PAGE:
Anglo-Argentine Differences

An article from an English language newspaper from Argentina about Ant and
Quique Berro Garcia's collaboration on the Antiques album.

Anglo-Argentine differences nonexistent on rock level

By Uki Goņi

It is, perhaps, the unspoken ambition of any struggling Argentine rock musician to one day cut a record with one of the legendary superstars of modern US or British music.

This is the story of one artists for whom the dream came true. Enrique Berro, 32, started teaching himself guitar in his early teens, playing with a number of amateur bands at Buenos Aires teenage parties and learning piano in his spare time.

At 20, in what he calls a "lucky break", he joined the group Safari, which only three weeks later went on to record "Estoy hecho un demonio", the number-two biggest selling single ever in Argentine pop history, with 385,000 copies sold.

But, despite Safari's phenomenal success, the group didn't last long in its original line-up and Enrique Berro, seeking to widen his musical frontiers, spent three years at the Manuel de Falla school of music studying piano, guitar and harmony, while at the same time playing at local discos with a group called Zatrapa, doing note-perfect renditions of Genesis and Beatle songs.

These years of musical preparation were to bear their fruit when Berro, drawn by the music he had grown up with and played so long, left for London in 1978. Upon arriving there, he started calling up for auditions in response to ads in Melody Maker magazine, "getting an idea of how musicians work there and what kind of music was happening at the time." This was followed by a stint of touring in Spain with Argentine pop star Roque Narvaja (who returned to Argentina with the commercial success "Menta y limon" last year).

But on his return to London, Berro decided to "approach the whole thing a different way". He thus signed at the Guildhall School of Music for a number of subjects including orchestral conducting, guitar and piano. He also attended the Chigihana classical guitar seminar in Italy with the internationally-known classical guitarist Alirio Diaz.

Berro soon found himself totally immersed in the study of music in a way he had not experienced before, spending four to five daily hours just practising his instrument, without counting the time he put in attending classes at the Guildhall.

Meanwhile, Anthony Phillips, one of the members of the super-group Genesis in its original line-up, was working on his solo career, just as former Genesis men Peter Gabriel and Phil Collins were.

Dining with London friends one night, Enrique Berro met a record producer who at the time was working with Anthony Phillips on a new LP, Sides. Asking if he could attend one of the recording sessions, Berro was invited for the following week.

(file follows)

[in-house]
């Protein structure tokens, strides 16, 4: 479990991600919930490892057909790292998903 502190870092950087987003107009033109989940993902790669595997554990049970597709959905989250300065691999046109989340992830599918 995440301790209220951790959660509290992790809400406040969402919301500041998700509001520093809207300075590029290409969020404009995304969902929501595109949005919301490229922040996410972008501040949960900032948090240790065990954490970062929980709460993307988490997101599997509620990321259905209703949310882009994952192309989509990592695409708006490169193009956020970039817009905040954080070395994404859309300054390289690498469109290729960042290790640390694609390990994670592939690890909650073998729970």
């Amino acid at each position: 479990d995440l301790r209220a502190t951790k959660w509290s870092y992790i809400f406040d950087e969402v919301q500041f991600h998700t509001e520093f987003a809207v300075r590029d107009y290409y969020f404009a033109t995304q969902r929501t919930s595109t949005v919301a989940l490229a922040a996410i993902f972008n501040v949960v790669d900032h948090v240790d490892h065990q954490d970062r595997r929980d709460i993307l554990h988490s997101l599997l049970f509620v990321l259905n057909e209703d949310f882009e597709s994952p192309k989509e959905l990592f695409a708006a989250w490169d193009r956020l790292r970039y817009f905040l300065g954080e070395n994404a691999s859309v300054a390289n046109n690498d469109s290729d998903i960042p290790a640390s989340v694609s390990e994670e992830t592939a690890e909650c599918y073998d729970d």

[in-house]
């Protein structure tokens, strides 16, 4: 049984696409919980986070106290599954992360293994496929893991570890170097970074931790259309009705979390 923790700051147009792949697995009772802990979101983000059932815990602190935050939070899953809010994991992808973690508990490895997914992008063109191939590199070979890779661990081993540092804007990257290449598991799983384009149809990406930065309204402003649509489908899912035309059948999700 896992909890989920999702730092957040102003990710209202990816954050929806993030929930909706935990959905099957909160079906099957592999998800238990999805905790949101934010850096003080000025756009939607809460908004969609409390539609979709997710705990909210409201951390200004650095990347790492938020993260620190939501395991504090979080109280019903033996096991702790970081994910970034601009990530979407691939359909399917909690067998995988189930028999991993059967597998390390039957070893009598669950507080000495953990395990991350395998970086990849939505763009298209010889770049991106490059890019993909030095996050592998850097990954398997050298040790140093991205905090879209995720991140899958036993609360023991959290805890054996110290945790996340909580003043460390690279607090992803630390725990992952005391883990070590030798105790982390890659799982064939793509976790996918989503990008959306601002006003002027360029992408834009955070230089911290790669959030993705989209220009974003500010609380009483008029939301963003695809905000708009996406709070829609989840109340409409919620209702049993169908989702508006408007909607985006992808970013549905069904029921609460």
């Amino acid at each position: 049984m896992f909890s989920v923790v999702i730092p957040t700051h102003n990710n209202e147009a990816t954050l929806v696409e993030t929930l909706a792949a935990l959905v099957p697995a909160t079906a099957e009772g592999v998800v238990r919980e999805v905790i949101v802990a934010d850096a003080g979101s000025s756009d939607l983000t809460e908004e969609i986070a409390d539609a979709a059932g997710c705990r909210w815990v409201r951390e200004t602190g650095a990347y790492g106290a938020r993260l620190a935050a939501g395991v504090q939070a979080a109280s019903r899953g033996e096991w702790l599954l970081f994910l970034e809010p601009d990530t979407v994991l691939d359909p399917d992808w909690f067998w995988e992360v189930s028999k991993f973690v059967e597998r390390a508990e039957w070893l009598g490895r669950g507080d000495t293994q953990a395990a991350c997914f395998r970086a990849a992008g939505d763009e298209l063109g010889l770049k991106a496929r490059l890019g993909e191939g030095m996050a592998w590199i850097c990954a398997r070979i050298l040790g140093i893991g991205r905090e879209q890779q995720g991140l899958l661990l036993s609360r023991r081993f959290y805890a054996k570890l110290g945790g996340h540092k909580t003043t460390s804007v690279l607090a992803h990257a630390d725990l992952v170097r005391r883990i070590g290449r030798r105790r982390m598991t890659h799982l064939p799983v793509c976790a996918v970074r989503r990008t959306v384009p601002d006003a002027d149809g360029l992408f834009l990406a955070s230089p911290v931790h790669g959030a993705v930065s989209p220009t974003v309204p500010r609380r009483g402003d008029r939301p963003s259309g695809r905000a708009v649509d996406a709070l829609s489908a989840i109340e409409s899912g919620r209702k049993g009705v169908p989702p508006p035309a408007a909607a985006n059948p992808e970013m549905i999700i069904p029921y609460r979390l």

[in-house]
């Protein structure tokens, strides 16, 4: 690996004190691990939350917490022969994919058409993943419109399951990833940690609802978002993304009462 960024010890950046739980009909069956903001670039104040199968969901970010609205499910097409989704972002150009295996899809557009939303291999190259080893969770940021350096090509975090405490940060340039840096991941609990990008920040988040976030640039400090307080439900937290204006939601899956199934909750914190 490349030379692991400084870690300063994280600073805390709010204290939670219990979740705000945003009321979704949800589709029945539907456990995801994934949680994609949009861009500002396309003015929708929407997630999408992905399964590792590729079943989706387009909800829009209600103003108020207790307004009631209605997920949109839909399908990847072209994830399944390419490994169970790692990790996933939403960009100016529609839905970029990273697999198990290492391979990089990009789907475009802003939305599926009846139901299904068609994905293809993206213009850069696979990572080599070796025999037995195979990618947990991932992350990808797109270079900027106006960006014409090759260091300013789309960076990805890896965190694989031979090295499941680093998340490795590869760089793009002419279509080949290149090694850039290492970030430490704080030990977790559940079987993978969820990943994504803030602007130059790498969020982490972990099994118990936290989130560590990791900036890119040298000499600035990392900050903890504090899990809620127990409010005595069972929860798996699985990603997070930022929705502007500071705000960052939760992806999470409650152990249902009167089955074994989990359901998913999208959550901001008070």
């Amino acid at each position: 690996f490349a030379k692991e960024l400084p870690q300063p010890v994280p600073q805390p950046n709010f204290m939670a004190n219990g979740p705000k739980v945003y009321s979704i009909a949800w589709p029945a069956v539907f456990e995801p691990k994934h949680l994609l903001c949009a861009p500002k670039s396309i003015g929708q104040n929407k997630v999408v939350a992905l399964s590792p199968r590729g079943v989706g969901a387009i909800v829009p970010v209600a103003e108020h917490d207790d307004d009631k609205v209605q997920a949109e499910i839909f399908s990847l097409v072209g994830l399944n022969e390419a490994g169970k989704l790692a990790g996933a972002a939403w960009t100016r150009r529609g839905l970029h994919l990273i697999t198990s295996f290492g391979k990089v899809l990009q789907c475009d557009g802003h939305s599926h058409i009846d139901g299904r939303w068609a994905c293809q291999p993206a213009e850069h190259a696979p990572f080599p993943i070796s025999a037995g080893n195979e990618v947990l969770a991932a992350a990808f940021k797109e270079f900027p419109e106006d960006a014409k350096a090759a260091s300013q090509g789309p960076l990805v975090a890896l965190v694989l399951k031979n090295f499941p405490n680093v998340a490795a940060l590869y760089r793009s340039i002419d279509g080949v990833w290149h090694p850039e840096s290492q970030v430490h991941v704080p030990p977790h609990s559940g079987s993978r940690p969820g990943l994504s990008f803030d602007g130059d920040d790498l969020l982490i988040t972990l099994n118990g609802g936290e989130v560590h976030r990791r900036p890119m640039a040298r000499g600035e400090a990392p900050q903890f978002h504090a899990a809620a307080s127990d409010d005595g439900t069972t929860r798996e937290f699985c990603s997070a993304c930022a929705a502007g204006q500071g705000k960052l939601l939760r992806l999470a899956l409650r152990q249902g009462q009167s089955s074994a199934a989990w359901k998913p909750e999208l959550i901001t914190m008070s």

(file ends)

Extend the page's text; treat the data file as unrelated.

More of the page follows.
It turned out on that particular day that Phillips stayed working on the record till four in the morning. While the recording engineers worked on the mix, Phillips and Berro passed the time playing old Genesis numbers. Berro, an ardent Genesis fan, just happened to know the songs backwards. "He plays them better than I do, " Phillips joked.

Phillips was impressed by Berro's playing, and the two soon became friends, meeting regularly to go to the movies, play tennis or dine together. "We just became good friends, without really meaning to compose or play together, " says Berro now. "It was more friendship than a musical thing, and we both knew it."

Despite this, Phillips soon began to toy with the idea of including Berro on two or three tracks of his forthcoming instrumental LP, the third in a series of yearly albums titled "Private Parts & Pieces".

In early 1981, Phillips and Berro began working on this idea, composing tunes at Berro's London flat on a cassette recorder. The two soon found they were musically attuned to each other. "We could each guess ahead what the other was going to do, " says Berro. "We've got enough here for a whole LP," said Phillips.

Working later at Phillips' home studio on an eight-track recorder the guitar duets which make up the LP "Antiques" took their final shape.

Still, when the recording was over, Berro couldn't bring himself to believe it was really going to be edited as an LP, and, later that year, he returned to Buenos Aires. But "Antiques" finally did appear, the following year, which unhappily was the year of the Malvinas. "When they sent me a copy of the LP and I actually saw it I couldn't believe it, " says Berro.

Looking back on the episode, certain things etched themselves very clearly on his mind about Phillips. "His professionalism impressed me. He never takes a rest. He's working on a symphony, TV jingles, musicals, quartets all at the same time. When we finished "Antiques" we went to Rome for a holiday. Instead of touring the town at night, I found myself in the hotel room every evening in long sessions transcribing what we'd recorded to sheet music to be published by Ricordi."

Since his return to Buenos Aires, Berro has given eight classical guitar concerts, once with a full orchestra at the Cervantes theatre and another time at the cabildo. He has also been working as session man on a number of local recordings and is presently rehearsing with Argentine rock idol David Lebon.

"There are plans for touring with Phillips next year, " he says.


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